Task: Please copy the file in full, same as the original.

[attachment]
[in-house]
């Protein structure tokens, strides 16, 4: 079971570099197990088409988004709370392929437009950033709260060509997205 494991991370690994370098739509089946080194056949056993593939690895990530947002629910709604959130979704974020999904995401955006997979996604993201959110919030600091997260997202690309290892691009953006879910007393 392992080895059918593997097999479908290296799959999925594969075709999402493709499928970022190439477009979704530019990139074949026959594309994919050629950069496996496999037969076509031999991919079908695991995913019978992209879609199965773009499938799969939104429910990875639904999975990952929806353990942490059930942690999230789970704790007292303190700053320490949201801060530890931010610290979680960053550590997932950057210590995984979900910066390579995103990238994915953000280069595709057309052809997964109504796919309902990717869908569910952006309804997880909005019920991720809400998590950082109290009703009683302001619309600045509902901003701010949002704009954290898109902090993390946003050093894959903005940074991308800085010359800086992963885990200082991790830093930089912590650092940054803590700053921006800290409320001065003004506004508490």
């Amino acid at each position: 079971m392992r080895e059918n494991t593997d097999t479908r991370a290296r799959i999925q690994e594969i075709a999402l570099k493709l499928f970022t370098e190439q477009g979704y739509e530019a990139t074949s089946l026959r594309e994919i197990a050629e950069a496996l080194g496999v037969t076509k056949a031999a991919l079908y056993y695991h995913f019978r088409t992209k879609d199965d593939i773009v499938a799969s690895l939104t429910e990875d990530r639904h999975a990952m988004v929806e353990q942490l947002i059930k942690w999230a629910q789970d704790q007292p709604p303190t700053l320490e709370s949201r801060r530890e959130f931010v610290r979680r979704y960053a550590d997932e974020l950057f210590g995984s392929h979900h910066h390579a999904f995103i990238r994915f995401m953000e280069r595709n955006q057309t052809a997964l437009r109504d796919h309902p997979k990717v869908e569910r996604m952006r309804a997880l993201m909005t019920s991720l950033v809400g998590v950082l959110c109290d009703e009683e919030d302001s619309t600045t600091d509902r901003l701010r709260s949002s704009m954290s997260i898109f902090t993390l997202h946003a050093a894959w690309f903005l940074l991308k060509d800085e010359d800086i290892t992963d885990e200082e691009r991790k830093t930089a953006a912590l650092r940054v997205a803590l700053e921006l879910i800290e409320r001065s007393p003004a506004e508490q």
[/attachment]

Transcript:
[in-house]
């Protein structure tokens, strides 16, 4: 079971570099197990088409988004709370392929437009950033709260060509997205 494991991370690994370098739509089946080194056949056993593939690895990530947002629910709604959130979704974020999904995401955006997979996604993201959110919030600091997260997202690309290892691009953006879910007393 392992080895059918593997097999479908290296799959999925594969075709999402493709499928970022190439477009979704530019990139074949026959594309994919050629950069496996496999037969076509031999991919079908695991995913019978992209879609199965773009499938799969939104429910990875639904999975990952929806353990942490059930942690999230789970704790007292303190700053320490949201801060530890931010610290979680960053550590997932950057210590995984979900910066390579995103990238994915953000280069595709057309052809997964109504796919309902990717869908569910952006309804997880909005019920991720809400998590950082109290009703009683302001619309600045509902901003701010949002704009954290898109902090993390946003050093894959903005940074991308800085010359800086992963885990200082991790830093930089912590650092940054803590700053921006800290409320001065003004506004508490």
């Amino acid at each position: 079971m392992r080895e059918n494991t593997d097999t479908r991370a290296r799959i999925q690994e594969i075709a999402l570099k493709l499928f970022t370098e190439q477009g979704y739509e530019a990139t074949s089946l026959r594309e994919i197990a050629e950069a496996l080194g496999v037969t076509k056949a031999a991919l079908y056993y695991h995913f019978r088409t992209k879609d199965d593939i773009v499938a799969s690895l939104t429910e990875d990530r639904h999975a990952m988004v929806e353990q942490l947002i059930k942690w999230a629910q789970d704790q007292p709604p303190t700053l320490e709370s949201r801060r530890e959130f931010v610290r979680r979704y960053a550590d997932e974020l950057f210590g995984s392929h979900h910066h390579a999904f995103i990238r994915f995401m953000e280069r595709n955006q057309t052809a997964l437009r109504d796919h309902p997979k990717v869908e569910r996604m952006r309804a997880l993201m909005t019920s991720l950033v809400g998590v950082l959110c109290d009703e009683e919030d302001s619309t600045t600091d509902r901003l701010r709260s949002s704009m954290s997260i898109f902090t993390l997202h946003a050093a894959w690309f903005l940074l991308k060509d800085e010359d800086i290892t992963d885990e200082e691009r991790k830093t930089a953006a912590l650092r940054v997205a803590l700053e921006l879910i800290e409320r001065s007393p003004a506004e508490q």